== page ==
Easing into ROS — A Beginner’s Journey.

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Easing into ROS — A Beginner’s Journey.

Author: Deeparaj Annamalai

The whole point of the blog is to break the entry barrier in getting started with ROS. It is going to be a series of blog posts walking through my learning experience.

Robot Operating System

What is the whole point of the blog?

  • The main aim of the blog is to get your first hello world program in ROS.
  • I strongly suggest you to read the links provided once you get the code up and running.

How should you follow along?

  • I strongly believe that the only way to break into ROS is getting your hands dirty. Initially, it will be difficult to follow but later you will appreciate that you started by implementing.
  • ROS is very well documented, throughout the blog I will be giving you links from where you can read more about the topic that we are discussing.
  • There won’t be too much technical jargon. As I am a beginner, I will make it as relatable as possible.
  • I will give a link to my github repo where I have all the codes used in this blog.

What is ROS?

  • ROS (Robot operating system).
  • ROS is a middleware that runs on top of an OS. The new versions of ROS support Windows, ROS mainly runs on Unix-based systems like ubuntu, OS X. However the community is supporting fedora, Gentoo, Arch Linux, and other Linux platforms.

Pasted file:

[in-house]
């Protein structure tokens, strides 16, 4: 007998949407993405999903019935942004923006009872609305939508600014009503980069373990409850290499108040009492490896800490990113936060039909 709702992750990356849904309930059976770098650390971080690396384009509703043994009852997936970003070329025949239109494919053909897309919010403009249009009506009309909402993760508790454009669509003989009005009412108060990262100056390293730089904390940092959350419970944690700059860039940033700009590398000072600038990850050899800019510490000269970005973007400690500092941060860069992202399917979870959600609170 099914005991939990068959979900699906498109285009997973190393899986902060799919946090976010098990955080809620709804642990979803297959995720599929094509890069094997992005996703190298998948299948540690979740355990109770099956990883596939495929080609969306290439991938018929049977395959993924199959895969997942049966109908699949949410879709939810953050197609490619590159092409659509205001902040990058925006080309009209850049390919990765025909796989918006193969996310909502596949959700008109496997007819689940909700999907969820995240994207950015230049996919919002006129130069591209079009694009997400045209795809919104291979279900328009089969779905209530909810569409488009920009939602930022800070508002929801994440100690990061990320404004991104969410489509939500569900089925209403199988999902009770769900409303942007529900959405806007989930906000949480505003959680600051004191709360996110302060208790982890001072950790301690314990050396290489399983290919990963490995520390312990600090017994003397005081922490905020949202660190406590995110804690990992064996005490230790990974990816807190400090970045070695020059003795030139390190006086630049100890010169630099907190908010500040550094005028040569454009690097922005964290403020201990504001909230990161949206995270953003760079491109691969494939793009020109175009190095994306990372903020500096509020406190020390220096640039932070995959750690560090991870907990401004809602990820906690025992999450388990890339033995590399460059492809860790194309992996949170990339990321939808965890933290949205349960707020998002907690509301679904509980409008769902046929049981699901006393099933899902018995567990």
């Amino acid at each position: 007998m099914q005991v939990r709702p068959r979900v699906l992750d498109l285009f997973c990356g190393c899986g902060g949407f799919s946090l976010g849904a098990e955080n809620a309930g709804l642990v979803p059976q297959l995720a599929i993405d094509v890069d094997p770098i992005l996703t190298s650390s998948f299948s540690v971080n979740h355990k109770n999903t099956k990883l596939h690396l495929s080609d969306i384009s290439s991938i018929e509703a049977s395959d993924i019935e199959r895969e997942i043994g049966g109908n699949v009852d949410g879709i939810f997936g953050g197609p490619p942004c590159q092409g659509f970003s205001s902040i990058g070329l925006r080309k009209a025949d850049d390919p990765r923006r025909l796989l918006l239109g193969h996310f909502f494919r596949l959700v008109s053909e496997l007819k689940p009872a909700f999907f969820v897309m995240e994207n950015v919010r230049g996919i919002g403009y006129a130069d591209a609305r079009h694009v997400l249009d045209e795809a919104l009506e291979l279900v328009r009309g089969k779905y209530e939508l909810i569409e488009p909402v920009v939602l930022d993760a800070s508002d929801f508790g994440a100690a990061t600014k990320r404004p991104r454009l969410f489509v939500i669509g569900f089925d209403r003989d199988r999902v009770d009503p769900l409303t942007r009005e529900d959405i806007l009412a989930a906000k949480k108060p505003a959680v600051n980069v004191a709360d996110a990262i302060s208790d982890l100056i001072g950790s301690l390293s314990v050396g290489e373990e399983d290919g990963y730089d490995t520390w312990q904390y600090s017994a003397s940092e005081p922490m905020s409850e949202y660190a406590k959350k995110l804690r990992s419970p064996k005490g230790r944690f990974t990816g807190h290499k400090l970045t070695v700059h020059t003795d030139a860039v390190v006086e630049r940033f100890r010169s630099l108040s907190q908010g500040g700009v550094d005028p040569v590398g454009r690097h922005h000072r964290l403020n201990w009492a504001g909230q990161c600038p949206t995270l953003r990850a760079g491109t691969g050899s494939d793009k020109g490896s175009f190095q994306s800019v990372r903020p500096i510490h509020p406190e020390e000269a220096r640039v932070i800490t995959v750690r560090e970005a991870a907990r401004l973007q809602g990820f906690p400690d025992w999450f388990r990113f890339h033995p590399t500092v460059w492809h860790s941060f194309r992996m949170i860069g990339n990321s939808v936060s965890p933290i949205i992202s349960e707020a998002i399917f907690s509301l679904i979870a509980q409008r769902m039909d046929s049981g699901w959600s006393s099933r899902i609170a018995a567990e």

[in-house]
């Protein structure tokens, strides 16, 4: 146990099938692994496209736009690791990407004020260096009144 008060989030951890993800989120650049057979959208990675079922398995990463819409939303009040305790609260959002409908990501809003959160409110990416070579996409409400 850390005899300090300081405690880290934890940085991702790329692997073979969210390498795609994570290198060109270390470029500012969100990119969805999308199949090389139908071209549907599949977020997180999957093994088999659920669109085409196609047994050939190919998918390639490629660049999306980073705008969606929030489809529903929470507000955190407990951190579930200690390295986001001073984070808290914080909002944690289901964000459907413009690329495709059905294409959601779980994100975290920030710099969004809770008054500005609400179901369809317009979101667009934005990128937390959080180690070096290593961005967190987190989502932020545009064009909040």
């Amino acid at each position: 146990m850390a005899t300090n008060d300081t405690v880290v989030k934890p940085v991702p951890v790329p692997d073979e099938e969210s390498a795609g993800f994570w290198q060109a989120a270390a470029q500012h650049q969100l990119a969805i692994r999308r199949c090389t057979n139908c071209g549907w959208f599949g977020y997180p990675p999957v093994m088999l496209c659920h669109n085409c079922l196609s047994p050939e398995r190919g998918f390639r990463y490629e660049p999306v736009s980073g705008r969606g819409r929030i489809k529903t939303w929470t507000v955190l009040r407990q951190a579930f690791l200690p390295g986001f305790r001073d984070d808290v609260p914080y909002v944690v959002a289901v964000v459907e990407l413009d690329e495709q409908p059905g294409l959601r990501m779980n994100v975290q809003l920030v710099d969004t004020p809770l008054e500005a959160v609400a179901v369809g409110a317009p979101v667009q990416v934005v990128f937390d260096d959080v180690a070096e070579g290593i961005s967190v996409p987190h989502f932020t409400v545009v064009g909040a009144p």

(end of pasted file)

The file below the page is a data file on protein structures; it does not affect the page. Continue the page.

• It is an open-source framework that lets you build on other people’s work so that you need not reinvent the wheel again and again. The main goal of ROS is to support code reuse and accelerate research in the process. Companies use ROS for product development as well.
  • ROS is a distributed framework of processes (aka Nodes), you can write executables for individual processes. Then they can then be formed into packages and stacks, which can be easily shared and distributed(A bird eye view of ROS).
  • ROS supports python, C++, C which are more in regular use.

System configuration

  • We are going to see ROS 1 in this blog, ROS 2 is new and unstable, once you get the hang of ROS 1 you can try ROS 2.
  • In this blog, I am using ROS kinetic which runs on top of ubuntu 16, which is one of the older versions of ROS1.
  • Follow this link to setup ROS-kinetic in your system.
  • My system is dual booted with Ubuntu 18 and Windows so,I am using KVM visualizer to run Ubuntu 16 on top of Ubuntu 18.04.
  • I am using ROS kinetic over melodic as there is more community support for ROS-kinetic and the packages that we are going to use works better in ROS-kinetic.
  • If you have only a windows system, it is advisable to dual boot your system, for this particular tutorial you can set up a VM or use docker.
  • If you are familiar with docker follow this blog to set up docker.
  • If you don’t want to use VM or docker then you can use the ROS development studio which is online.

What are we going to do?

  • First I would take you through the code implementation, let us try to understand intuitively what is happening, and then in the latter part of the blog, we shall look into the working of the code.